by Julie Gomez
An early springtime bloomer is Indian plum (Oemleria cerasiformis)—a native, deciduous shrub, rarely a small tree, that belongs to the Rose Family, and whose name means “cherry-shaped.” Other common names include Oso-berry, squaw plum, Oregon plum, bird cherry, and skunk bush.
Indian plum grows five to twenty feet tall, and is just as wide. Branches and twigs are purplish-brown, smooth, and flecked with gray pores (lenticels).
Leaves measure two to five inches long. Bright green above, they are waxy below, and have smooth to slightly wavy margins. Leaves are lance-shaped and alternate at a forty-five degree angle along the stems. (Young leaves, when crushed, smell and taste like cucumber!)
Buds in winter are bright green that turn shades of red in spring.
Flowers bloom February to April. Male and female flowers occur on separate plants. Male flowers are showy and creamy white, but have a strong foul odor similar to skunk or cat urine. Female flowers are pale green, and smell pleasantly like cucumber. They are shaped like little bells or trumpets, and have five petals. When open, they measure one quarter to one half inch wide, and bloom in long, loose, drooping clusters at the tops of the stems.
Fruit (plum) is a one-seeded drupe that measures one-half inch long. Young fruit turn pale shades of yellow and peach, and bluish-black when fully ripe. Ripe fruit has a white powdery bloom. Birds and bears relish the fruit.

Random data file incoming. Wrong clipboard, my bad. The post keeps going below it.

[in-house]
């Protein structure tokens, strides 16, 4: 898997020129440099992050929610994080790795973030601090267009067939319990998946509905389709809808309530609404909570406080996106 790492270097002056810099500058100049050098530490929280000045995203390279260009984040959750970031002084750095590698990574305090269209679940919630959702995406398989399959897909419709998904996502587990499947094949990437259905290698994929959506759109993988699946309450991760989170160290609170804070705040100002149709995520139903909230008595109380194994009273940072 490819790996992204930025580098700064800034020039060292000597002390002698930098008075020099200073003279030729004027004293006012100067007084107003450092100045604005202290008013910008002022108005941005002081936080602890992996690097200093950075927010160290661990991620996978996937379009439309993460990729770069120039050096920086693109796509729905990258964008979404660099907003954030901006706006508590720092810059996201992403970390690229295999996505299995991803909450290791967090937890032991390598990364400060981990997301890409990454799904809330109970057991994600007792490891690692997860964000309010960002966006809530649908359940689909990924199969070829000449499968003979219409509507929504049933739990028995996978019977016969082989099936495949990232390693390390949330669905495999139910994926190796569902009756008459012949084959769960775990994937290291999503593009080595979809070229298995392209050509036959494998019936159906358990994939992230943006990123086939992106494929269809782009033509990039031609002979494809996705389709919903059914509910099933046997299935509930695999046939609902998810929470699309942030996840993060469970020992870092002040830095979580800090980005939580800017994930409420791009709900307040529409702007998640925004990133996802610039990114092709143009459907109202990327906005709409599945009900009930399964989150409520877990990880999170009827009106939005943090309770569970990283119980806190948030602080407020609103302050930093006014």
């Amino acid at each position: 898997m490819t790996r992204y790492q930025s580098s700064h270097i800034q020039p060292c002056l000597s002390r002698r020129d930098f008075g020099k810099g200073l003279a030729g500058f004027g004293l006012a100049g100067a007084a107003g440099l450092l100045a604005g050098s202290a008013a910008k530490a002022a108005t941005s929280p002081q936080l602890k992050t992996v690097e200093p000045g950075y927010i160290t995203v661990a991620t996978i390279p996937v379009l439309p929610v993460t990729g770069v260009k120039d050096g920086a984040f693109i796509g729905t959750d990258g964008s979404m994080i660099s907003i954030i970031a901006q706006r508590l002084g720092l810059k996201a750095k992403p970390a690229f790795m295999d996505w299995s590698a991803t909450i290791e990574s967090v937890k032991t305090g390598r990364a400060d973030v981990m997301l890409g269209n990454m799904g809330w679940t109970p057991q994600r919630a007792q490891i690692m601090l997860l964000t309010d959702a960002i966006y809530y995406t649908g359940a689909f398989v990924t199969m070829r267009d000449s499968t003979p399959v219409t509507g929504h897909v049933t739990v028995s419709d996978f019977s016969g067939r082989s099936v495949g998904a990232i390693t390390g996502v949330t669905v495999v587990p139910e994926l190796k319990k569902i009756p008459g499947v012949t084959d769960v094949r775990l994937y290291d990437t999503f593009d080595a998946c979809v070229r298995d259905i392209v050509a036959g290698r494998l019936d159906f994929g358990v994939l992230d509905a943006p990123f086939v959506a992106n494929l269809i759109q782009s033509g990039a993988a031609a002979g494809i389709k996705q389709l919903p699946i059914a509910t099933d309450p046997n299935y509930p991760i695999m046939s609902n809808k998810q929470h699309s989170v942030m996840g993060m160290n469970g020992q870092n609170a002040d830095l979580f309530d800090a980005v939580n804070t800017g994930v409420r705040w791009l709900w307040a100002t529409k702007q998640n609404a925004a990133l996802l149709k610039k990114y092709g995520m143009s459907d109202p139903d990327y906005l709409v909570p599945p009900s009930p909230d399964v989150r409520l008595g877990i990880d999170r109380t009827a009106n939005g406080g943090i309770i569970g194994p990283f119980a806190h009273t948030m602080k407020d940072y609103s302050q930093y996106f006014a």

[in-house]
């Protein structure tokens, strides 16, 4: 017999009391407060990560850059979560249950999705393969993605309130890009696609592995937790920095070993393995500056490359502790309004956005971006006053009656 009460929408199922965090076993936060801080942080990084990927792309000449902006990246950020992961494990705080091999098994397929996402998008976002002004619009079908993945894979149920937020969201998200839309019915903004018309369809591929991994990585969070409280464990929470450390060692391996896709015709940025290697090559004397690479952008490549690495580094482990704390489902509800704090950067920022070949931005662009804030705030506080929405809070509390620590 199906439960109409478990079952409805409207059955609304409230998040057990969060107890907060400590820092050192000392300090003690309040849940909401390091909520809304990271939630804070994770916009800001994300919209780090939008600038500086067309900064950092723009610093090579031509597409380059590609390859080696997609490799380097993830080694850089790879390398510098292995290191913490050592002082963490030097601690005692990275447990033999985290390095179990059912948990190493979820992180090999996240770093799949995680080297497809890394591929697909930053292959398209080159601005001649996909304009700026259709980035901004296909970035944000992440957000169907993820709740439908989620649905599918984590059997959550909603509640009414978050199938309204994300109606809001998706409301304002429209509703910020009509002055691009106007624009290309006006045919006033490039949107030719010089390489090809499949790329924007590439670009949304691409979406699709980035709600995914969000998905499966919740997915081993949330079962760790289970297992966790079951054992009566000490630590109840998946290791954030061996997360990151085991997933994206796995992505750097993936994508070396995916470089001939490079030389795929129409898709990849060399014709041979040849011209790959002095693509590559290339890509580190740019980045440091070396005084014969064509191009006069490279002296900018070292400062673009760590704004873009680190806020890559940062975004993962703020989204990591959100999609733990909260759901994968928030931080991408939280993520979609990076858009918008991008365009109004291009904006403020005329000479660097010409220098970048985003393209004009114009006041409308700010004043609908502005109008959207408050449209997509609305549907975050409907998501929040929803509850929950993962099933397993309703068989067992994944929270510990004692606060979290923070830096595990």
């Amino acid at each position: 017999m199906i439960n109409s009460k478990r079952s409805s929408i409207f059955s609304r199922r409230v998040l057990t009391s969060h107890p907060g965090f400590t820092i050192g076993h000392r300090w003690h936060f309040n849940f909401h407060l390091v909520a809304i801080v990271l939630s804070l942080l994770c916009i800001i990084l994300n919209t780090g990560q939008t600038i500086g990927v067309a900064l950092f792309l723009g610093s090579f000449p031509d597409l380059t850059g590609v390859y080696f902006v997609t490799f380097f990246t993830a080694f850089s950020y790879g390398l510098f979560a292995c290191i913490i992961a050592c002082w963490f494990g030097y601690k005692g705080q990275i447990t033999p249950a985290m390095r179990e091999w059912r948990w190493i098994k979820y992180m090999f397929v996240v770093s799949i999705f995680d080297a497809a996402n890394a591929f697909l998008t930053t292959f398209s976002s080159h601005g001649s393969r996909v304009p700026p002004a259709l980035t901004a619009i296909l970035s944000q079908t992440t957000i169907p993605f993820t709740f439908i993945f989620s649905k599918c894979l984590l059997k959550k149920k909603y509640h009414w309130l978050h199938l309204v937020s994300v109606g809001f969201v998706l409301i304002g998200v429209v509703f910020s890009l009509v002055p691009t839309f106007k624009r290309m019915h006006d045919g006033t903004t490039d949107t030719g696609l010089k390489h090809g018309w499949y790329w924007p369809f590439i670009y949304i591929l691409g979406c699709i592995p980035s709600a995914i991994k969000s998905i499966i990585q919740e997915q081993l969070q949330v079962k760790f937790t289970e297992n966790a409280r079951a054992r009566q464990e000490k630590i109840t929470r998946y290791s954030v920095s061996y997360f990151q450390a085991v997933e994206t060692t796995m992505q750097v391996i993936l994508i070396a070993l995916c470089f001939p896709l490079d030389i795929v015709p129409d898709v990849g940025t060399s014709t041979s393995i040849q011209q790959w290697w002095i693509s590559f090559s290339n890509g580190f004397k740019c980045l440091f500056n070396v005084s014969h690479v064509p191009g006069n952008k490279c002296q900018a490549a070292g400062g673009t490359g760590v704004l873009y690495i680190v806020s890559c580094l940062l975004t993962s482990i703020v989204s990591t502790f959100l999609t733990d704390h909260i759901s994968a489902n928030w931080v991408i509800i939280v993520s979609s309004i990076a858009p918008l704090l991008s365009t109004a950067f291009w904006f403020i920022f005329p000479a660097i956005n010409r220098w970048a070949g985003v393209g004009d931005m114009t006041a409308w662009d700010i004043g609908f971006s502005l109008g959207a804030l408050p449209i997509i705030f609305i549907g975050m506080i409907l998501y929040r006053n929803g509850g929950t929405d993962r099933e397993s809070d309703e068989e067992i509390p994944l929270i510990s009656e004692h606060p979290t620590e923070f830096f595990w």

As food: Fruit (fresh or dried) is very bitter, and smells like almonds. Fruit can be dried for later use. Cooked, it can be sweetened and made into jelly. Indians ate the fresh fruit with eulachon (smelt) oil and bear fat. For longer storage, fruit was put in cedar boxes, covered with hot eulachon oil, sealed, and stored in a cool, dry place.
As medicine: Bark tea was drunk to treat tuberculosis, and used for a strong laxative; it was also taken for an all-purpose health tonic. Twigs (chewed) burnt and mixed with eulachon oil, was used to poultice open sores and wounds. Fresh fruit, when eaten in small quantities, can reduce mucus secretions, bleeding, and diarrhea.
Warning! Fruit contains high levels of hydrogen cyanide. It should only be eaten in small quantities. Its use is not recommended.
Look for Indian plum in dry to moist open forests, canyons, chaparral, yellow pine forests, and along streams and roadsides.
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Julie Gomez’s books “Collecting Wild Herbs, “Deadly Herbs,” and “Medicinal Fruits & Berries” are available at amazon.com. For additional reading and more, visit my blog at naturechronicles.wordpress.com.